G.E.B. v. S.R.W.

Decision Date26 February 1996
Citation422 Mass. 158,661 N.E.2d 646
PartiesG.E.B. & another 1 v. S.R.W.
CourtUnited States State Supreme Judicial Court of Massachusetts Supreme Court

David Berman, Medford, for defendant.

Ronna D. Howard, Boston, for plaintiff.


ABRAMS, Justice.

The child brought an action in the Probate and Family Court Department for a judgment of paternity under G.L. c. 209C (1994 ed.). 2 The complaint was amended to name the mother as a plaintiff in response to the defendant's claim that the child could not litigate on her own behalf but rather only through a next friend. The putative father (defendant) moved to dismiss the child's action on the ground that the action is barred by his previous action for declaratory relief brought in June, 1982, against the mother and by the settlement agreement that followed. The defendant also argued that the instant action is barred because the 1982 action for declaratory relief was not an adjudication which was rendered ineffective after the enactment of G.L. c. 209C. His motion to dismiss was denied.

On November 30, 1990, a Probate Court judge ordered that the issues of paternity and support be bifurcated and that the parties proceed first on the issue of paternity. On October 10, 1991, a judgment of paternity was entered in favor of the child and, in a separate ruling, temporary child support and counsel fees were ordered. The defendant appeals from the judgment of paternity, alleging that the Probate Court judge erred in not barring the action and in admitting documentary and oral evidence of a genetic marker test. The defendant also argues that the court erred in awarding support and counsel fees to the child. We granted the defendant's application for direct appellate review of the judgment of paternity and we affirm. We deny the child's request for costs associated with this appeal. We allow the child's motion to strike volume VII of the record appendix. The order awarding child support and counsel fees is not properly before us and, therefore, we do not reach those issues.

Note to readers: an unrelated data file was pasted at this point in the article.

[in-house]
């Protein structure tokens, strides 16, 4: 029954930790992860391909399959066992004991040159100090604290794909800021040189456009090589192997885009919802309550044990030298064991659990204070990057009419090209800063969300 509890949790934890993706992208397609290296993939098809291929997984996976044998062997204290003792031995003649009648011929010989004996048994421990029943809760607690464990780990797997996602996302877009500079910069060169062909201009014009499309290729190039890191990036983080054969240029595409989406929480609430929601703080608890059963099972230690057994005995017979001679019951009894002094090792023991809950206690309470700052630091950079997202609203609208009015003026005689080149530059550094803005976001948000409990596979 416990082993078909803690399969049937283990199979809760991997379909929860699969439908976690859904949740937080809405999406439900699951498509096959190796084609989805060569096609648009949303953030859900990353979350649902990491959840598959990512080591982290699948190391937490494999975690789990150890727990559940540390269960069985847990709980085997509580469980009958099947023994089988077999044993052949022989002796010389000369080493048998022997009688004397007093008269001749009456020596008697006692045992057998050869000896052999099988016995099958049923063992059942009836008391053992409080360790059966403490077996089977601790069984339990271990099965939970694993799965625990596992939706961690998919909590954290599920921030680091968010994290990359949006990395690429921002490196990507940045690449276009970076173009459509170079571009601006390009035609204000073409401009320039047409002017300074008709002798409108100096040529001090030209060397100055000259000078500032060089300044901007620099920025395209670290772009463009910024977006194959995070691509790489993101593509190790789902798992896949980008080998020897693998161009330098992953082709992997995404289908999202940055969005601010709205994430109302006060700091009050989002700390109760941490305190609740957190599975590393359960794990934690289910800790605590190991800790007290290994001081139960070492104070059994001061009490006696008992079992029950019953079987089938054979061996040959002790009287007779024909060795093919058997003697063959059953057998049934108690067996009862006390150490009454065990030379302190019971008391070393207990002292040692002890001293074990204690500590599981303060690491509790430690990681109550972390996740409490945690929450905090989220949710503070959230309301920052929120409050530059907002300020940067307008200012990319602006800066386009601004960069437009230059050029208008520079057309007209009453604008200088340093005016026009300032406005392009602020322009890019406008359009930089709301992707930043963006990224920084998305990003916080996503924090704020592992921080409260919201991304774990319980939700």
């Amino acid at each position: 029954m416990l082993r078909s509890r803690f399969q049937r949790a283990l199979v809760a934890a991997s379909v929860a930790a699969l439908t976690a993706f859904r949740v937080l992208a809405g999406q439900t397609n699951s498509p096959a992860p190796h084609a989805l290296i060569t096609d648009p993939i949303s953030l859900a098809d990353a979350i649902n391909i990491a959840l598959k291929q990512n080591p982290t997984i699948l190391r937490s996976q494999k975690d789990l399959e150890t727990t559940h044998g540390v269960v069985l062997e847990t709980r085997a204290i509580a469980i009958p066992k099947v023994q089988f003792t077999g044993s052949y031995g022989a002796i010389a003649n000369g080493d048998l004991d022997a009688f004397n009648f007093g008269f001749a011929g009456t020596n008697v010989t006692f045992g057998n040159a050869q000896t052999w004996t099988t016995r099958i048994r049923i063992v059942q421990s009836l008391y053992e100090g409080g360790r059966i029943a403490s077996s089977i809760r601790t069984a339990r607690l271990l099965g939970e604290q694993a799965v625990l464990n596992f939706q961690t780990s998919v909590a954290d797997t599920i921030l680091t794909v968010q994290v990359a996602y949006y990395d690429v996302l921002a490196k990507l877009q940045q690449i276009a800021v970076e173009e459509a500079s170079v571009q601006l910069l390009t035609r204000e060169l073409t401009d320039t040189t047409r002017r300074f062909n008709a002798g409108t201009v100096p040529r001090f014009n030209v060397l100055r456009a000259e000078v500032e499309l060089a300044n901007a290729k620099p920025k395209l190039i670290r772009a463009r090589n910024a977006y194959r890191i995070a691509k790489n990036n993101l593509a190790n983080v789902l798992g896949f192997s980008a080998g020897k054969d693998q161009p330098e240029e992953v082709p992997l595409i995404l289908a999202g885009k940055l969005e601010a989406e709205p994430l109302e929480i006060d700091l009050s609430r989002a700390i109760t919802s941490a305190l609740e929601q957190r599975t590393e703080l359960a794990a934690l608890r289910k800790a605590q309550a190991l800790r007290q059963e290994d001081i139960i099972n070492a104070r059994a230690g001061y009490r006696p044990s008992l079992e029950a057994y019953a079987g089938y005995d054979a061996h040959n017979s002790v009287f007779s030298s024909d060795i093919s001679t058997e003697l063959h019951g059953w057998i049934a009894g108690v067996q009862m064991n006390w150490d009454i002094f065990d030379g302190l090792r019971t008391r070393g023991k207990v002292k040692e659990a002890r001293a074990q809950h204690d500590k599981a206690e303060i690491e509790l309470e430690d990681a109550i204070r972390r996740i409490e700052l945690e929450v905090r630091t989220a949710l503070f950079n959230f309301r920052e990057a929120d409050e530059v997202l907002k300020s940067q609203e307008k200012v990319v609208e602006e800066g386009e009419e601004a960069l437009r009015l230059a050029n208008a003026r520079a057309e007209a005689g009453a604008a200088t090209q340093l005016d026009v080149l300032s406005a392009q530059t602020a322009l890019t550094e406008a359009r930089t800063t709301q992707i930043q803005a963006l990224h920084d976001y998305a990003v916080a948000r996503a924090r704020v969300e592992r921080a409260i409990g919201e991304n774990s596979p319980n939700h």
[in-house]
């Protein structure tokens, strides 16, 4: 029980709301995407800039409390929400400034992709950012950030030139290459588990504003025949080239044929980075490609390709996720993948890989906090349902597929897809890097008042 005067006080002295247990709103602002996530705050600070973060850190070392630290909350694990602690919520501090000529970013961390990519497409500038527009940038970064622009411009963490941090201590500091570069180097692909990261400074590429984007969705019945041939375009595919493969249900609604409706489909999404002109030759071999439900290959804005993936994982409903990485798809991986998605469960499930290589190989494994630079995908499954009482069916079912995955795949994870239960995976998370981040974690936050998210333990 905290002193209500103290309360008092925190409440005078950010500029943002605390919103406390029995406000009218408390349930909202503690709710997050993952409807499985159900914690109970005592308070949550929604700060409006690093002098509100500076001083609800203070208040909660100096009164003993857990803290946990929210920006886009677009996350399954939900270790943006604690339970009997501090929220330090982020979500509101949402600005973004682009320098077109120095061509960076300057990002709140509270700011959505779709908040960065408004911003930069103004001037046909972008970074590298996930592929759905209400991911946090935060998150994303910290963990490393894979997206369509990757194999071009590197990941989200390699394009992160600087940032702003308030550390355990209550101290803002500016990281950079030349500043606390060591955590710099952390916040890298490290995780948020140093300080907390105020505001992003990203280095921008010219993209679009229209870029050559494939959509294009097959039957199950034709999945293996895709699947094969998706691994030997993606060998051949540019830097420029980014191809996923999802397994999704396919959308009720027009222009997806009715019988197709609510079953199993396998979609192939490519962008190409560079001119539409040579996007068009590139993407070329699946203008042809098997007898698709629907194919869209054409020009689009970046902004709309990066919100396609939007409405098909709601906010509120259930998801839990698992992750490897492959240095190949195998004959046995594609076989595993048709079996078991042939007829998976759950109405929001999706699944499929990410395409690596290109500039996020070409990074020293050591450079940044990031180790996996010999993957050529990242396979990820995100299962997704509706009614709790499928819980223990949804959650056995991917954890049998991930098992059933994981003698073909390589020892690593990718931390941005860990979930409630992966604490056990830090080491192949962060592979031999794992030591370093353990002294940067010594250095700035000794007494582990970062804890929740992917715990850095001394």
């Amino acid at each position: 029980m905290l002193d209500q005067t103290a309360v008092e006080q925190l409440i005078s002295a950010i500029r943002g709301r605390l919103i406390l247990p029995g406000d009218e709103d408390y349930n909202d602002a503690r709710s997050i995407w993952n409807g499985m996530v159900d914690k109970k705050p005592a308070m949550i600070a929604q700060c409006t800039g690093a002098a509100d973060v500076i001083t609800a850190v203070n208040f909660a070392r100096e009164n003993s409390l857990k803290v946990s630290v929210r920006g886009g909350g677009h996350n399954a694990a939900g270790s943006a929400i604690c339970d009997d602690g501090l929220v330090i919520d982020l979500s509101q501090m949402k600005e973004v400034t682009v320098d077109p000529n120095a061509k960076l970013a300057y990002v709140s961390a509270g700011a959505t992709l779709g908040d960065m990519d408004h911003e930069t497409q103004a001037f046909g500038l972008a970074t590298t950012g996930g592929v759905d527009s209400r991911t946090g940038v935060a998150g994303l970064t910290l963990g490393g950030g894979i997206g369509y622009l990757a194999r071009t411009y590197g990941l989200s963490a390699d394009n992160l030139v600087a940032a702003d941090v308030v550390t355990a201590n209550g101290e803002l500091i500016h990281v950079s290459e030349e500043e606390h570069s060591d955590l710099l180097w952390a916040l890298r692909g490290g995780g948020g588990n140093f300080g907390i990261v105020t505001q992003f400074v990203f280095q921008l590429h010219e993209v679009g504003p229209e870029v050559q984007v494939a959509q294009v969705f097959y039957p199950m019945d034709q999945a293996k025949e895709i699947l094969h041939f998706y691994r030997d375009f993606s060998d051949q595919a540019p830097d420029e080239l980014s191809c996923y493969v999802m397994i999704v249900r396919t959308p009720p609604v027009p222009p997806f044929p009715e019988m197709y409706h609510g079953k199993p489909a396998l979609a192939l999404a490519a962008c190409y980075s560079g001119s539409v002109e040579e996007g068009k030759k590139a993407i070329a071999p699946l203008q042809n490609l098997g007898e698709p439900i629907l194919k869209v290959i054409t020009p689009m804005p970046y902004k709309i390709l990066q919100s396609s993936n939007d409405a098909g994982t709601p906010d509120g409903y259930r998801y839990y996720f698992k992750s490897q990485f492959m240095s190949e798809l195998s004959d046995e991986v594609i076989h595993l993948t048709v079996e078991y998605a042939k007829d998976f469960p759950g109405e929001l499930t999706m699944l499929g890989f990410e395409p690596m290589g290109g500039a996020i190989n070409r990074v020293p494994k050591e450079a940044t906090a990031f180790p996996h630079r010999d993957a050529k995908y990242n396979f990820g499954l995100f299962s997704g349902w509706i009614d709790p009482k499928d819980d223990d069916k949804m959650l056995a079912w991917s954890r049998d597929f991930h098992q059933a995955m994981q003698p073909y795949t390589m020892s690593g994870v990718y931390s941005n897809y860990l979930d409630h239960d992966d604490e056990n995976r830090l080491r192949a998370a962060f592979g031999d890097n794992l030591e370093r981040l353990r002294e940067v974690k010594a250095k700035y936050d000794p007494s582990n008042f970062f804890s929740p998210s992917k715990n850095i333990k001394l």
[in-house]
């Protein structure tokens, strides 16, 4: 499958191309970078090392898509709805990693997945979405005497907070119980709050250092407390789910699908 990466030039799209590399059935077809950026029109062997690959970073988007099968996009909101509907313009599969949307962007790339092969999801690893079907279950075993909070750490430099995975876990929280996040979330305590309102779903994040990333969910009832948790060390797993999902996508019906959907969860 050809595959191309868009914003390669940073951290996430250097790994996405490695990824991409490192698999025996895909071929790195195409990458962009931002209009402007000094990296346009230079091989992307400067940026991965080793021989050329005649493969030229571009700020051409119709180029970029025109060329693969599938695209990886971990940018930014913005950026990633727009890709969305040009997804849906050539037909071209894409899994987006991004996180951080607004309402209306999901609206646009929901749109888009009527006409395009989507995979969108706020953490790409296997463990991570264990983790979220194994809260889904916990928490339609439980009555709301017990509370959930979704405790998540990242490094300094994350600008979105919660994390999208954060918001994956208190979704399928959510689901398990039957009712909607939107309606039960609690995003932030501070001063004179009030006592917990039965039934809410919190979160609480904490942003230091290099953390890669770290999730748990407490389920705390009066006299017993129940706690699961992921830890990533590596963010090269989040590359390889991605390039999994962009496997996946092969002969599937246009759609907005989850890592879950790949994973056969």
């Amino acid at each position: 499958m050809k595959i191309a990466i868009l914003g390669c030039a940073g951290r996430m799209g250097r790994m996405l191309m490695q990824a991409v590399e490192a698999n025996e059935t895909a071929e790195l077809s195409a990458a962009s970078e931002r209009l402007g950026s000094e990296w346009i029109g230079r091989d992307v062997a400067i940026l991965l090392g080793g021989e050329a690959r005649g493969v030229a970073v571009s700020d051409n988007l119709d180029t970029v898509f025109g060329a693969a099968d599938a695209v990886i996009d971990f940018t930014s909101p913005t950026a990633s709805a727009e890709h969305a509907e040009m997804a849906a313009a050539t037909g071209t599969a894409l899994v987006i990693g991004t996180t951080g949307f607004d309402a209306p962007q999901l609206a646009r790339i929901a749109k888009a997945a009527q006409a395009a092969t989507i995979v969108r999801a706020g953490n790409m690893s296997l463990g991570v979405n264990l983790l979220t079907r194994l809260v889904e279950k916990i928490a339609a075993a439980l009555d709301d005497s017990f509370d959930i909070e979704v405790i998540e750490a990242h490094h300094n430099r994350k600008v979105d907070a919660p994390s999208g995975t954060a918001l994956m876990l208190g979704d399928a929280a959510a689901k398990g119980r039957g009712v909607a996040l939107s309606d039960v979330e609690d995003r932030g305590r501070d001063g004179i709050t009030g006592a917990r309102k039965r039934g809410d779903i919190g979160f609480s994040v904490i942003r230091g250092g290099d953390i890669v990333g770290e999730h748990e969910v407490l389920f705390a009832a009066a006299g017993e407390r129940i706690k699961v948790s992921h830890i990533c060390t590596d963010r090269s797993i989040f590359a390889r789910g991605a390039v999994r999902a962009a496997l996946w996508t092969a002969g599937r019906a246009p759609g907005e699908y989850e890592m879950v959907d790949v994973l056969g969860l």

Facts. The child was born on February 22, 1982, to the mother, who was not then married and had not been married within 300 days prior to the child's birth. The mother asserts that the defendant, with whom she had a sexual relationship for approximately one decade, is the child's father. The defendant disputes this.

In June, 1982, the defendant sought a declaratory judgment against the mother that he was not the child's father. The child was not a party to that action nor was she represented by counsel. Neither a guardian nor next friend was appointed to safeguard the child's interests. That case was settled by an agreement for judgment signed by counsel for the defendant and counsel for the mother. The mother and the defendant also signed a settlement agreement under which the defendant was to pay the mother $25,000 in exchange for the mother's assent to a stipulation stating that the defendant was not the child's father. The agreement purported to be signed by the mother "acting on her own behalf and on behalf of a daughter born to her on February 22, 1982," and provided that neither party would bring any further action or claim arising out of the facts giving rise to the case being settled. The agreement specifically provided that it "shall be binding upon the successors, representatives, heirs and assigns of both parties including, without limitation, the child." The child did not sign the agreement and the agreement did not provide that the money be used for child support. The stipulation was not signed by a judge of the Superior Court nor filed with the Superior Court.